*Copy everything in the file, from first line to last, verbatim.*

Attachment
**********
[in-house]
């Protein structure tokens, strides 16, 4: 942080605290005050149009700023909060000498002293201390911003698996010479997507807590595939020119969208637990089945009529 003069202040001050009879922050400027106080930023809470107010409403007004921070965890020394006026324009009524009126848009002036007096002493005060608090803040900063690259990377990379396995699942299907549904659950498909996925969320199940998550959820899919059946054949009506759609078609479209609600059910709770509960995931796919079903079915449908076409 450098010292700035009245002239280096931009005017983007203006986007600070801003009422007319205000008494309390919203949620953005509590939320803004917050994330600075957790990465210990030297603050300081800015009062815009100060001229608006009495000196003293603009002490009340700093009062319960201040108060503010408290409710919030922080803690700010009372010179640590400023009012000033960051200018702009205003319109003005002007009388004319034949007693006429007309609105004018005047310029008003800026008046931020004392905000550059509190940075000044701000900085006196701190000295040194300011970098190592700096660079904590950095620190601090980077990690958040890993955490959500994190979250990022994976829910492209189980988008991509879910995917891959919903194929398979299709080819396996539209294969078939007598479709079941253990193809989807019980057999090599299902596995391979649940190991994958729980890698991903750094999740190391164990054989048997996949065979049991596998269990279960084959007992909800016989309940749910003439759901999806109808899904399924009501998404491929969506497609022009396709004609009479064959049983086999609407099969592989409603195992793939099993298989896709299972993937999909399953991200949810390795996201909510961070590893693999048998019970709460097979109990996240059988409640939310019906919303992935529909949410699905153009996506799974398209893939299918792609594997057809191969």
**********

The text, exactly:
[in-house]
């Protein structure tokens, strides 16, 4: 942080605290005050149009700023909060000498002293201390911003698996010479997507807590595939020119969208637990089945009529 003069202040001050009879922050400027106080930023809470107010409403007004921070965890020394006026324009009524009126848009002036007096002493005060608090803040900063690259990377990379396995699942299907549904659950498909996925969320199940998550959820899919059946054949009506759609078609479209609600059910709770509960995931796919079903079915449908076409 450098010292700035009245002239280096931009005017983007203006986007600070801003009422007319205000008494309390919203949620953005509590939320803004917050994330600075957790990465210990030297603050300081800015009062815009100060001229608006009495000196003293603009002490009340700093009062319960201040108060503010408290409710919030922080803690700010009372010179640590400023009012000033960051200018702009205003319109003005002007009388004319034949007693006429007309609105004018005047310029008003800026008046931020004392905000550059509190940075000044701000900085006196701190000295040194300011970098190592700096660079904590950095620190601090980077990690958040890993955490959500994190979250990022994976829910492209189980988008991509879910995917891959919903194929398979299709080819396996539209294969078939007598479709079941253990193809989807019980057999090599299902596995391979649940190991994958729980890698991903750094999740190391164990054989048997996949065979049991596998269990279960084959007992909800016989309940749910003439759901999806109808899904399924009501998404491929969506497609022009396709004609009479064959049983086999609407099969592989409603195992793939099993298989896709299972993937999909399953991200949810390795996201909510961070590893693999048998019970709460097979109990996240059988409640939310019906919303992935529909949410699905153009996506799974398209893939299918792609594997057809191969």